Curtiss Jenny Restoration

Welcome! We hope you enjoy following the restoration process of a 1918 Curtiss JN4D Jenny. Once completed, the aeroplane will be flown and displayed at the Candler Field Museum in Williamson GA (30 miles south of Atlanta). You can contact me below by clicking on "VIEW MY PROFILE"

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Location: Peachtree City, Georgia, United States

Tuesday, March 02, 2010

Fuel Tank Cradle

The axle shoes are done! Fellow Jenny restorer Phil Mintari sent me a pair of newly cast axle shoes. The straps hold the bungee cords together. Beautiful! I can't wait to put them in place.

Last evening around 630 PM, baseball practice was over, the kids had their homework done and my wife was eagerly awaiting the final episode of The Bachelor. After weighing the options, I headed for the hangar. I'm not a big TV person anyway.

The first thing I did was finish welding the right tail brace. Here is a picture after the bracket was tack welded in place. After a final fit (and a little adjustment) the final weld was made.

Here's the brace in place.

And a picture of both braces. These will eventually get a wooden fairing to make them more streamlined.

I was excited to put the fuel tank in place. That way I could hook up the neat shutoff valve linkage. The fuel tank sits in a wooden cradle padded with 1/4 in. felt strips. Each slat is screwed into a 2 in. steel sling.

Here are the strips screwed into the steel sling. For some reason, I was missing two wooden slats! Did I leave them back at the house? I knew I made the right number of slats. I searched the hangar. No luck. I was still short two slats.

I decided that I must have miscounted and made the wrong number of slats. This frustrated me because the slats were already cut, sanded, varnished, drilled, countersunk and ready for installation. Making two more slats would delay the fuel tank installation and I was not happy about it.

I accepted this fact and moved on.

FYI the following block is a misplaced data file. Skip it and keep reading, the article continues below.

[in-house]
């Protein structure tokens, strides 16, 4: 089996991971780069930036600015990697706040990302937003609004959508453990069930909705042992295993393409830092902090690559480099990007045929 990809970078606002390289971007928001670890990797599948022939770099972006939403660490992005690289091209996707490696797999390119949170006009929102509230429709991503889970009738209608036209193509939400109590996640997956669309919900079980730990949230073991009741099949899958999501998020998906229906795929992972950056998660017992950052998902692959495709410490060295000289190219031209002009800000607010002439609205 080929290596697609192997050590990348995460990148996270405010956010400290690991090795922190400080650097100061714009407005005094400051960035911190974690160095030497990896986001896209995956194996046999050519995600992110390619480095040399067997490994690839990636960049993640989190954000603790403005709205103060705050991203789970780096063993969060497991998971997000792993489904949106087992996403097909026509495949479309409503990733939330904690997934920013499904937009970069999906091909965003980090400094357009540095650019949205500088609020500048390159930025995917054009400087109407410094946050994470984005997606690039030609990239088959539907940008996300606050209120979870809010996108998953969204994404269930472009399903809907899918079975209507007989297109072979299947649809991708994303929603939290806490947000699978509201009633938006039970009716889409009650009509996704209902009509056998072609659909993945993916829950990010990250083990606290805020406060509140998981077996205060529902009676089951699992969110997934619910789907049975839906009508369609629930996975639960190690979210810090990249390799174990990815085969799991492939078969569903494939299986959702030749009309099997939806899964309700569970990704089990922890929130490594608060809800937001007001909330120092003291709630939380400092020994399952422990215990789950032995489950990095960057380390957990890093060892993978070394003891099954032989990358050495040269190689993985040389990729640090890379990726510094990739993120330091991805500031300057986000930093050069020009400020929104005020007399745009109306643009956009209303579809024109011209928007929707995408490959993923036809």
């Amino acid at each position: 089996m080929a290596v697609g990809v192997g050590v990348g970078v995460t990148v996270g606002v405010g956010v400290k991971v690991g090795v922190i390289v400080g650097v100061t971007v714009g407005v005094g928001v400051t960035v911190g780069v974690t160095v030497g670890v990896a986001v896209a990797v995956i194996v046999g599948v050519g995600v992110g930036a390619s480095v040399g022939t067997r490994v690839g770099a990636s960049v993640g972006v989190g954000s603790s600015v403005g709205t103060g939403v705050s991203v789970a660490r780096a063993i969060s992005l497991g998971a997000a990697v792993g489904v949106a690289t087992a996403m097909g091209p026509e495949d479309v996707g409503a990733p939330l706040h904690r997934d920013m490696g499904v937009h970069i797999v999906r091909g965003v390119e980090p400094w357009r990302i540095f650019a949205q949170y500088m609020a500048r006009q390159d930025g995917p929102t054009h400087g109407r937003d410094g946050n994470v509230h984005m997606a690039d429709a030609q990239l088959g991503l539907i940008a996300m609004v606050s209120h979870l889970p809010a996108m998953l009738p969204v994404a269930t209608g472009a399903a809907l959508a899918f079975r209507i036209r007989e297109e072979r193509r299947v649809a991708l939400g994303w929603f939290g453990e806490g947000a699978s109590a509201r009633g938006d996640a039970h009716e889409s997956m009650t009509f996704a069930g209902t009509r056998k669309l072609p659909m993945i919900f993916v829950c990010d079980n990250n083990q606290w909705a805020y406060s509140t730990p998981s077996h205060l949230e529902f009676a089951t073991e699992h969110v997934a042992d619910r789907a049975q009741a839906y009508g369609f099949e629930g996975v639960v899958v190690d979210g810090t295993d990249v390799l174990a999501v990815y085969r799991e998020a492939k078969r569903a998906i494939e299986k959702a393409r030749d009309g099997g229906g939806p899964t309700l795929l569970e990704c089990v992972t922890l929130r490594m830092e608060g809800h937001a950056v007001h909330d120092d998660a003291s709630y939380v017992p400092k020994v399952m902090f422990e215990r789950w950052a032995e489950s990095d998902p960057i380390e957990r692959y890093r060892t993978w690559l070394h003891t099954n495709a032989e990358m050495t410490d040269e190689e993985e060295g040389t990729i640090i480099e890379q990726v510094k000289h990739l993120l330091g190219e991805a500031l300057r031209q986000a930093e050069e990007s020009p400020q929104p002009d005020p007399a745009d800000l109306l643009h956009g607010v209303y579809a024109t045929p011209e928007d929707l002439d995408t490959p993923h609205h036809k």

Remember the slots that were cut into the firewall? The picture below shows why they were cut. The front of the steel sling protrudes through the firewall and gets bolted to the engine bearer (eventually).

I decided to drop the fuel tank into the cradle anyway. The missing slats were at the top and I could still get the shutoff linkage hooked up. With Glen Marsh's help, we lowered the original fuel tank into the cradle. I was pleased because the tank fit perfectly! I patted myself on the back because when I built the straps, I took great pains to ensure the steel was bent to the exact specifications on the Curtiss factory drawing.

All I had to do now was hook up the shutoff handle, right?

Well, the handle didn't line up properly. Why? I scratched my head and stared at the linkage. In order to make it work, I had to move the handle forward until the two rings cleared the seat rails. The rod took a terrible angle in order to meet the shutoff valve. That was not right. I looked at my file of Jenny reference pictures. They all had the fuel shutoff rods extended nearly horizontal. Why was this one different?

After much head scratching, I noticed that the top of the fuel tank did not line up with the firewall or the front instrument panel. For some reason, the fuel tank sat too low in the fuselage. That was not right either! The fuel cap and eventual fuel gauge would be sunken underneath the sheet metal.

I became terribly frustrated. What did I do wrong?

Sometimes, you got to drop the tools and walk away. That's exactly what I did. By now, it was late and I was tired. I took a picture of the Jenny with some of the original sheet metal attached and called it a night.

Today I figured out the problem.

I was missing two slats because there was not supposed to be a fourth set of slats!

Below you can see the slats in their sling. The fourth slat was supposed to go at the top of the sling. But when I looked at my Jenny reference photos again, I noticed that they only had three slats between the top of the sling and the bottom of the tank. But I built the tank exactly as the drawing showed.

Remember I told you that most of the Jenny drawings that exist are for the later D-2 version. Our Jenny is a JN4D version. The later D2 was an improved Jenny which was going to be built for the military but the war ended and the contract was canceled. Most parts were the same as the JN4D. Guess which part wasn't?

So for you eventual Jenny restorers, do not make the fuel tank sling exactly as shown on the Curtiss Drawing Number 644602 !

I already go the .090 steel straps in the back of my car to make the new straps. I feel better now. The next set of straps should be easier to make. I know how much to shorten them and I already made a set.......for practice!




Anonymous Anonymous said...

Keep up the good work! Nobody said it was gonna be all fun and games!
Great Progress!
Peter from Germany

10:54 AM  

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